A Test of our Resolve
March 30, 2010 - No. 2010/05
35 seconds. That’s how long the earthquake of January 12 shook the nation of Haiti. In the hours after the January 12th earthquake that struck Haiti, the international community mobilized. More than 140 nations were involved in the immediate rescue and response effort. Our citizenship is defined by our countries, but we all are part of a larger community of global citizens that aid one another in need. Ten weeks later, even as the people of Haiti continue to grieve for the 220,000 who perished in the quake, Haitians also are showing the world their courage and resolve as they struggle to build a new Haiti.
On Wednesday, March 31, at the United Nations, more than 110 countries will come together again, in support of the people of Haiti. We will hear the Government of Haiti’s vision for its nation’s future and its plan to make that future a reality. The goal of the conference is to secure the foundation for Haiti’s recovery and reconstruction through pledges from all sources—public, private, non-governmental and multilateral institutions. Supporting Haiti’s efforts to build back better will not be a short-term endeavor. The Post-Disaster Needs Assessment, an analysis led by the Government of Haiti with support from the United Nations and the World Bank, projected that it will take many years and $11.5 billion to rebuild Haiti. At the Conference, pledges totaling $3.8 billion will be called for to support rebuilding efforts for the next two years. These resources are required to lay the foundation for a stable and prosperous Haiti. The international commitment to Haiti must go beyond the emergency response. Nations must commit to working with the people and Government of Haiti for the long-term, to build a nation with strengthened public services, a vibrant private sector and a government and international community that will hold itself accountable to the people of Haiti.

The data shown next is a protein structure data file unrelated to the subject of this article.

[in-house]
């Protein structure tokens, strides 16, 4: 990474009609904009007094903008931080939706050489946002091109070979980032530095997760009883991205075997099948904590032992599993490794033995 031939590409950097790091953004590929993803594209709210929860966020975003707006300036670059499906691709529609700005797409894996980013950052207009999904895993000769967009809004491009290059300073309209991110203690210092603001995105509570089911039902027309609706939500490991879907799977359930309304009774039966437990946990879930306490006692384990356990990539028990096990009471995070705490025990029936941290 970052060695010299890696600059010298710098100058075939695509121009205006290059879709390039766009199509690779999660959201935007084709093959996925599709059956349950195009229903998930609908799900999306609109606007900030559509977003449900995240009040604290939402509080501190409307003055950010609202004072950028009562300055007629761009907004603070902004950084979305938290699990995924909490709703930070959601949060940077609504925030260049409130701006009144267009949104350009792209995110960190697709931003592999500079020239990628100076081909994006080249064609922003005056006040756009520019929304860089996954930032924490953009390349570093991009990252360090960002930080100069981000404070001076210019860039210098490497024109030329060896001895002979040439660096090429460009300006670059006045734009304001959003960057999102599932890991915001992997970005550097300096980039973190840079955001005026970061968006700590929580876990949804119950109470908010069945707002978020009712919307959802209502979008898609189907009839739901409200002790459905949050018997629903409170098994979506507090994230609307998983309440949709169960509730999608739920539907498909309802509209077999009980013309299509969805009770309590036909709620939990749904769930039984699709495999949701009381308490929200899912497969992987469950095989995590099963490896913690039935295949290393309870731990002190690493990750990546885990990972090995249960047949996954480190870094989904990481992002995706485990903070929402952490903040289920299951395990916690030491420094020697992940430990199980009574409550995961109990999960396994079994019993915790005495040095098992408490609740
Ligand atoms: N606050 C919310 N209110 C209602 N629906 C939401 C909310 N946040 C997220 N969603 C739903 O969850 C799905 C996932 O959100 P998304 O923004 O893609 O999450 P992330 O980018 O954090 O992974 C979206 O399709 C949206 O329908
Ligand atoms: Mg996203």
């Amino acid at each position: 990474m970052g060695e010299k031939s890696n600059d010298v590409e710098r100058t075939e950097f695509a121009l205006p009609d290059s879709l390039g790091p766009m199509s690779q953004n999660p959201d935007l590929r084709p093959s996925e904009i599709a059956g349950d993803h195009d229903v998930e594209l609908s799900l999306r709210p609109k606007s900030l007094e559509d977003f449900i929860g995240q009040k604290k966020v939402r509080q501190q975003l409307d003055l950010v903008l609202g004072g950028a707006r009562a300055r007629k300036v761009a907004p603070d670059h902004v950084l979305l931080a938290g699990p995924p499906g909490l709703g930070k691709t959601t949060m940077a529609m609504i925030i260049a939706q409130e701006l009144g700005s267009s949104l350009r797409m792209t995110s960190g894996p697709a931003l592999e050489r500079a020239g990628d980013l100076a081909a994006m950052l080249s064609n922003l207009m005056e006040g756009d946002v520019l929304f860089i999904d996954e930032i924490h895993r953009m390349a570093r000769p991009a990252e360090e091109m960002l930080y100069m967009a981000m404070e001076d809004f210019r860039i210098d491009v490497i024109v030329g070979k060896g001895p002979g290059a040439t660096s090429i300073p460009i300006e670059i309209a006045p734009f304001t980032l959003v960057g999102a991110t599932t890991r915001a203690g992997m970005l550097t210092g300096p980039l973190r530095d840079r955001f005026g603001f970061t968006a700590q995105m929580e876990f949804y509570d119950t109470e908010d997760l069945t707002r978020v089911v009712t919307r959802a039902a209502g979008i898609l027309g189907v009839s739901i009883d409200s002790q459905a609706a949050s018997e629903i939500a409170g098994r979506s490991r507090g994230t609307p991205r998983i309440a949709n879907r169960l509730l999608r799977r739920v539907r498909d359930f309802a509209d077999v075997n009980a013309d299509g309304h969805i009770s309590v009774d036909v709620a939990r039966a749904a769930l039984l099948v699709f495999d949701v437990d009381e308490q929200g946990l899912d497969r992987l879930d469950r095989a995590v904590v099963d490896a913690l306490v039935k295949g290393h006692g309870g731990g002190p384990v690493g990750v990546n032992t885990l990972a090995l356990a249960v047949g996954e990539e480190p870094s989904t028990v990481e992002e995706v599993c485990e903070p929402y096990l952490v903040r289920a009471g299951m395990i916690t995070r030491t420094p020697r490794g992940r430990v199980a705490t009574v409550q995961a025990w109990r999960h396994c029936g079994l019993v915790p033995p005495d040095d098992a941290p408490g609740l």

The Government of Haiti and its international partners will be guided by six principles set forth by at the ministerial conference in Montreal shortly after the earthquake. They are:
- Haitian ownership of the plan for the country’s future;
- Inclusiveness of all stakeholders, most importantly the Haitian people;
- Accountability and transparency by the Government of Haiti and its donor partners to the people of Haiti, but also the international community;
- Coordination between the Government of Haiti and donors;
- Commitment to the effectiveness of investments by measuring the improvements our investments make in the lives of Haitians;
- Sustainability of our investment through an enduring commitment to work with the people and the Government of Haiti to increase Haiti’s permanent capacity.
Looking to the future and rebuilding does not mean that we can ignore the challenges of the present. We will continue to work with the Government of Haiti to address urgent humanitarian needs. We know that any prosperous tomorrow will depend on providing vital assistance today to those whose lives have been affected by the earthquake—those who lost homes, for whom food is scarce, and who have inadequate access to sanitation.
As Secretary Clinton said before the earthquake: “For some of us, Haiti is a neighbor, and for others of us, it is a place of historic and cultural ties. But for all of us, it is now a test of resolve and commitment.”